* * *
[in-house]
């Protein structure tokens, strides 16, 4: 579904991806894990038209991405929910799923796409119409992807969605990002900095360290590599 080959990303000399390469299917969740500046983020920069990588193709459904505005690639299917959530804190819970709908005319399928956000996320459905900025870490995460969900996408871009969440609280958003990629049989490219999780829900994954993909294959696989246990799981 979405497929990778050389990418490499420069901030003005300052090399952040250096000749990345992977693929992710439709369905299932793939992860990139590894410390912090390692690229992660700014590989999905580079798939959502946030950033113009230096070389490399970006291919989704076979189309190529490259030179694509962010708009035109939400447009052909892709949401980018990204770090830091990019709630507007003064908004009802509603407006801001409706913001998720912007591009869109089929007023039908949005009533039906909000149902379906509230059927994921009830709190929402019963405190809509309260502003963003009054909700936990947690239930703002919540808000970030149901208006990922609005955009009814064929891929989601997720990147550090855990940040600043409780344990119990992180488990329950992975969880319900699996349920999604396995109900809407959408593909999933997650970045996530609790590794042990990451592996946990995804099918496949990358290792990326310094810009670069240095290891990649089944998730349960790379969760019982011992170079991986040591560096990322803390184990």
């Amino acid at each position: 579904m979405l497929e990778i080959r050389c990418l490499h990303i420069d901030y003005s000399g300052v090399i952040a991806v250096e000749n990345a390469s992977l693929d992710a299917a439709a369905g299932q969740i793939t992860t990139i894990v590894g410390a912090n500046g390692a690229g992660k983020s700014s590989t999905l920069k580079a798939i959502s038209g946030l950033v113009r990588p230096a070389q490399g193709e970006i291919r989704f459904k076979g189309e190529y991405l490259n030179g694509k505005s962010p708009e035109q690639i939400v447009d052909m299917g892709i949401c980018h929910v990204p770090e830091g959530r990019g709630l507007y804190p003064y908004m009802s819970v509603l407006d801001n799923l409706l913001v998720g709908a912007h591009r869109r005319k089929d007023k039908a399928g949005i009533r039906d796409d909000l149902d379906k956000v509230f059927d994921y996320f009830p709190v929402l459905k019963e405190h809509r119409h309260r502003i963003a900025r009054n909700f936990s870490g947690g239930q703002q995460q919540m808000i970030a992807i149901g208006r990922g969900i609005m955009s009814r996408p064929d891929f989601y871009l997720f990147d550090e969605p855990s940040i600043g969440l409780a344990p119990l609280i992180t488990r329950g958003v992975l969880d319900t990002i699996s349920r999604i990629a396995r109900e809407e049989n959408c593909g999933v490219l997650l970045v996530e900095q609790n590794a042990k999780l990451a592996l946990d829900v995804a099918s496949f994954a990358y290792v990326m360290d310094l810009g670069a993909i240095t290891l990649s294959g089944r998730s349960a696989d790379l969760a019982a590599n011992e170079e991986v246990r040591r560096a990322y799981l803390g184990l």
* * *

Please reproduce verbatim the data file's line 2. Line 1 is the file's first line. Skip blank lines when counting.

């Protein structure tokens, strides 16, 4: 579904991806894990038209991405929910799923796409119409992807969605990002900095360290590599 080959990303000399390469299917969740500046983020920069990588193709459904505005690639299917959530804190819970709908005319399928956000996320459905900025870490995460969900996408871009969440609280958003990629049989490219999780829900994954993909294959696989246990799981 979405497929990778050389990418490499420069901030003005300052090399952040250096000749990345992977693929992710439709369905299932793939992860990139590894410390912090390692690229992660700014590989999905580079798939959502946030950033113009230096070389490399970006291919989704076979189309190529490259030179694509962010708009035109939400447009052909892709949401980018990204770090830091990019709630507007003064908004009802509603407006801001409706913001998720912007591009869109089929007023039908949005009533039906909000149902379906509230059927994921009830709190929402019963405190809509309260502003963003009054909700936990947690239930703002919540808000970030149901208006990922609005955009009814064929891929989601997720990147550090855990940040600043409780344990119990992180488990329950992975969880319900699996349920999604396995109900809407959408593909999933997650970045996530609790590794042990990451592996946990995804099918496949990358290792990326310094810009670069240095290891990649089944998730349960790379969760019982011992170079991986040591560096990322803390184990």